Businesses like NetZero paint a clear picture that some users are content to have a non-neutral internet service.  NetZero offered free internet service, provided that the user retained a permanent banner advertisement during a customer’s online connection.  The service has varied for cost, advertising methods, and speed, but the crux of the service remains the same; but with such a service, the user explicitly acknowledges that the service is not “neutral,” but is in fact sponsored by advertisers.

Why should ISPs not be allowed to be non-neutral, or even to offer different, neutral or non-neutral services to different market segments?  Consider a license for Microsoft Windows.  It has two primary market segments, namely, end-user and server.  Both of these segments are further segmented; Windows 7 is offered in variants such as “Home Basic,” “Home Premium,” “Professional,” “Enterprise,” and “Ultimate,” whereas the server version comes in version ranging from “Foundation,” “Web,” “Standard,” “Enterprise,” and “Datacenter.”  The core components of Windows are the same across all of the editions of the operating system; the specific feature set varies from one SKU to the next, because Microsoft can expand their market of potential customers by subsidizing the development of the lower-end licenses by charging more for the higher-end.  Similarly, ISPs may offer a basic “non-neutral” broadband package for an incredibly inexpensive $10/month, but your internet connection may not offer the “whole internet,” or may simply perform slowly when doing specific activities (like downloading illegal movies, or doing something legal like watching Hulu and Netflix) – how many customers could use this effectively, since they only use a very small number of sites?  Preferred providers could receive better performance on their sites for the provider’s customers because they help to subsidize those users.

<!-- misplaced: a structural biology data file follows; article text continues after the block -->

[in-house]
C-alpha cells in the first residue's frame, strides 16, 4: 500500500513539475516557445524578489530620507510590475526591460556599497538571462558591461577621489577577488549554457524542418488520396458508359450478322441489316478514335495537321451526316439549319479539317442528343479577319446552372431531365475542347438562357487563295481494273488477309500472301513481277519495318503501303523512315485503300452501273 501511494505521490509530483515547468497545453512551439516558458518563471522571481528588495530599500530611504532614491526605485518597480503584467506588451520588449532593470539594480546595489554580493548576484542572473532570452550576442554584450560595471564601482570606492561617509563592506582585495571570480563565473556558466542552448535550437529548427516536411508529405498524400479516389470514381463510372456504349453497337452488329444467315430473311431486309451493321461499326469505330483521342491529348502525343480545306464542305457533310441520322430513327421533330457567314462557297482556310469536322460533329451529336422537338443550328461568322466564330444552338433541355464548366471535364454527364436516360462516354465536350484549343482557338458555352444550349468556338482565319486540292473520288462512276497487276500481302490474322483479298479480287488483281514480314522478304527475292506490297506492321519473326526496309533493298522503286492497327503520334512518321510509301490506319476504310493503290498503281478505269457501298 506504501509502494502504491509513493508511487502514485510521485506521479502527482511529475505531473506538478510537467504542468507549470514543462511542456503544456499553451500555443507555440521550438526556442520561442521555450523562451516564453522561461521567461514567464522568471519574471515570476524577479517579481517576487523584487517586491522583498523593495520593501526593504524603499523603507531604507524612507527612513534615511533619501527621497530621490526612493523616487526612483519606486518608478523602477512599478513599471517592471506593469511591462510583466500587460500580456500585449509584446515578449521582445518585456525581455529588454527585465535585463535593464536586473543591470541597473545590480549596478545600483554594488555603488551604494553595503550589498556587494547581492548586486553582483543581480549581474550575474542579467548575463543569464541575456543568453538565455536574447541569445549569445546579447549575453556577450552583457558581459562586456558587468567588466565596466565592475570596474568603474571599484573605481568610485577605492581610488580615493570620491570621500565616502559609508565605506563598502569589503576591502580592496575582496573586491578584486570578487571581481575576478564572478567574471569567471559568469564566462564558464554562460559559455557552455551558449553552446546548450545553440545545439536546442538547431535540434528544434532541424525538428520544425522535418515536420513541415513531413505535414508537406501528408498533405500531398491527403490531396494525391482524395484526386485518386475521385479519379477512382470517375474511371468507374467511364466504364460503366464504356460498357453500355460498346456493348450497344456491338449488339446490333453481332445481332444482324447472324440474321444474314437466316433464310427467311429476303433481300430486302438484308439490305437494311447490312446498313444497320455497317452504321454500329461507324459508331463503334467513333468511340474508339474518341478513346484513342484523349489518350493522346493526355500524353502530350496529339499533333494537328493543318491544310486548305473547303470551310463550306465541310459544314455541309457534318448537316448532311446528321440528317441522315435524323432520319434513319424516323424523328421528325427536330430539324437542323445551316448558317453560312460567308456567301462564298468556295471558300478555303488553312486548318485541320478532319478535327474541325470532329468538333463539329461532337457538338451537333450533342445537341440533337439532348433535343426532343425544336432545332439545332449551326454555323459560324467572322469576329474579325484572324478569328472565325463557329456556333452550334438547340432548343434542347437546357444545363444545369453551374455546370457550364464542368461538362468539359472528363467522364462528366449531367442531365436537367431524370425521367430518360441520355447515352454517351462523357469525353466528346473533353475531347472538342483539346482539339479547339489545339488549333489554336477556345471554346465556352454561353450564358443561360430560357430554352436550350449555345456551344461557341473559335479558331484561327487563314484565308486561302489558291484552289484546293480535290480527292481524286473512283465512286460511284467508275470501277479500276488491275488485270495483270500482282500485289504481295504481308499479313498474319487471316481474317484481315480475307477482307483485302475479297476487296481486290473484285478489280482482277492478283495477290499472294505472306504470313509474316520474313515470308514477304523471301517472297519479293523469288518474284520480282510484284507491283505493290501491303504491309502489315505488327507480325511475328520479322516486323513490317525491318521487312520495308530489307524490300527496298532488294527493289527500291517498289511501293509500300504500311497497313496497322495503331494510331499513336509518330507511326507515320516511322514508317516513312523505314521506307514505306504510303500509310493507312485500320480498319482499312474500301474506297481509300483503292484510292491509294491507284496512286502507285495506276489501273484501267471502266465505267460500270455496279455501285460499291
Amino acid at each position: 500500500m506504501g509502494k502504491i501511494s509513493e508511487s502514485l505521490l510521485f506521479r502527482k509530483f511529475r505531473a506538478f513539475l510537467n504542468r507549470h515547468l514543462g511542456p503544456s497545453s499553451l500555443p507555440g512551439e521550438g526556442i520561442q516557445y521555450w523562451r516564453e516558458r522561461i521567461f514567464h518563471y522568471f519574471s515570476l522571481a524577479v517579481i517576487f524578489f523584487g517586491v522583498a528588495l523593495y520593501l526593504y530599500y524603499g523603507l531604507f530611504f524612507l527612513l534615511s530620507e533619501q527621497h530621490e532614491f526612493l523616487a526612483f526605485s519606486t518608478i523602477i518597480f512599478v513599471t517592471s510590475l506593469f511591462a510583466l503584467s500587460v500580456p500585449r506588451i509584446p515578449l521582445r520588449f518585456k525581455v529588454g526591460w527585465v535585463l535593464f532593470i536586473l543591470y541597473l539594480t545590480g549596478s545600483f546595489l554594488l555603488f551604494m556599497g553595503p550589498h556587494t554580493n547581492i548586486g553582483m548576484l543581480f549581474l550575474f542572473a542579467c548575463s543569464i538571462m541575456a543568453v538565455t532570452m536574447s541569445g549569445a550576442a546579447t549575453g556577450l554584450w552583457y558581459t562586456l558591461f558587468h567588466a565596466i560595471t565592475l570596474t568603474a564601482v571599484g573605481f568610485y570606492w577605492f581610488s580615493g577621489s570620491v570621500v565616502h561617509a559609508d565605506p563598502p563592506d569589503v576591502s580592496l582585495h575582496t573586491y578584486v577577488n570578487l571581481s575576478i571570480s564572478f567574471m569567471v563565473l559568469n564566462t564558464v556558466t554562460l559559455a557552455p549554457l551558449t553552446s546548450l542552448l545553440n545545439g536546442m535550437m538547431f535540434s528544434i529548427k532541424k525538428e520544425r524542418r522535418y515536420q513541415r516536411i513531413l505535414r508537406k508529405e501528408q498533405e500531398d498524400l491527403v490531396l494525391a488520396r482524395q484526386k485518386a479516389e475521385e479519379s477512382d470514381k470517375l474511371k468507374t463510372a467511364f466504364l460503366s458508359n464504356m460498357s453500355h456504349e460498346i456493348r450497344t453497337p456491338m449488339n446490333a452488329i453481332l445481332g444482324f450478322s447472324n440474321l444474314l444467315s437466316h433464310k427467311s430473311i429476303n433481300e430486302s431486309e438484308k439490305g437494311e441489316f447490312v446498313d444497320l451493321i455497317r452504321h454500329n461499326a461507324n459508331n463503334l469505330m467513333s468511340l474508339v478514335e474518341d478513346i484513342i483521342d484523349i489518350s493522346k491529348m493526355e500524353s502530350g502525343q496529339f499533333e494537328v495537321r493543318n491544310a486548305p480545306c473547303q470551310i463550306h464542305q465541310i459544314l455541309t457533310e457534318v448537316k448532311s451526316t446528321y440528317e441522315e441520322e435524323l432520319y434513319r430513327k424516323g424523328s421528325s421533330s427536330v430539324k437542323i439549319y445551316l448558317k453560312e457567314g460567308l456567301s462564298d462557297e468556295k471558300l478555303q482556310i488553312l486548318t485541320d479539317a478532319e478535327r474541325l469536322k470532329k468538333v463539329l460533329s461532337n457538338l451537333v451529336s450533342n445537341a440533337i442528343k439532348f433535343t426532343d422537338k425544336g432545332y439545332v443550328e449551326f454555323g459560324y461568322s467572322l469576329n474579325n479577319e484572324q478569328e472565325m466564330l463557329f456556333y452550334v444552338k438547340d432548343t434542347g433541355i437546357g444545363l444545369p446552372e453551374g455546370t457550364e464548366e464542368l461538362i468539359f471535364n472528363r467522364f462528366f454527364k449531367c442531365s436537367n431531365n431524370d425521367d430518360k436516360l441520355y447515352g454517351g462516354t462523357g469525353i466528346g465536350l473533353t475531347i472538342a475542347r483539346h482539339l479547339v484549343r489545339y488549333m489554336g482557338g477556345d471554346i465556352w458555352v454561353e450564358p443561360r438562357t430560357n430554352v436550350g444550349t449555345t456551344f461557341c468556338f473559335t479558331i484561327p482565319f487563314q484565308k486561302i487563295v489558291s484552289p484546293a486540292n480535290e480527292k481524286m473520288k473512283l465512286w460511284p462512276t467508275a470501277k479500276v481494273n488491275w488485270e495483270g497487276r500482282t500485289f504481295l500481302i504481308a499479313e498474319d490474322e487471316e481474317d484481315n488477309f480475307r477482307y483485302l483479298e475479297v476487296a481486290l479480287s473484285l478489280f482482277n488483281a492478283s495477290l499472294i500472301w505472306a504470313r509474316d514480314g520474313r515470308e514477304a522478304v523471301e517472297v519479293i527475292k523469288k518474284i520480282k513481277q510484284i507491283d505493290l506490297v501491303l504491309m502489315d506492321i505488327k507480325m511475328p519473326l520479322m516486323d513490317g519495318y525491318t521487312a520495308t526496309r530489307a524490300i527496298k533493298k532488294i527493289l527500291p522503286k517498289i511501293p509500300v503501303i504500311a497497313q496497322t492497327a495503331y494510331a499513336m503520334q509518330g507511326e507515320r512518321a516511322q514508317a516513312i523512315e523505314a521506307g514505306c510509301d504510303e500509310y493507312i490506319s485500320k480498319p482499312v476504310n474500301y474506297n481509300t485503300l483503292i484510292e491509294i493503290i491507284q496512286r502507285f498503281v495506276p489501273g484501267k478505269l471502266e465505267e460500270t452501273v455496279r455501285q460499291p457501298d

In fact, Comcast and Cox both offer something akin to this already.  Looking at Cox’s product offerings for residential connectivity, we can see the note about “Download speeds with PowerBoost®” – an explanation of PowerBoost is offered via

PowerBoost is a patent-pending Comcast network technology that enables you to experience faster connection speeds while you are downloading and uploading large files to the Internet.  PowerBoost leverages an additional capacity that is already built into Comcast’s advanced network…. PowerBoost provides bursts for the first 20 MB downloading and 10 MB uploading of a file respectively on Comcast’s 6Mbps, 8Mbps, 12Mbps, 16Mbps, or *22Mbps High-Speed Internet services.

This is clearly a “non-neutral” use of the Comcast network; the modem must detect upload and download of files and distinguish between it and other traffic.  One would easily conclude that this is the gateway detecting HTTP or FTP uploads or downloads, and negotiating with the central switch to enable the burst bandwidth.  BitTorrent users would not see the benefit, nor would players of computer games (they would get the non-burst bandwidth speed).

In any case, it should be up to the users to regulate this behavior through market conditions – because that is true internet freedom.  Advocates of such “net neutrality” are often the users of BitTorrent, the popular, decentralized file sharing service, where the most commonly-distributed files include illegally-distributed movies, music, and software.  In essence, these folks have asked the FCC to help them to continue to infringe on copyright holders, and the FCC has now complied.


Now that the FCC has chosen to support “net neutrality,” if the high Court doesn’t strike it down, what does the future hold for ISPs and consumers?

Well, we have the potential for an overall decrease in throughput for the general user.  When activities like videos can’t be prioritized below activities like email or web browsing, the higher-bandwidth activities will generally have their usage increase.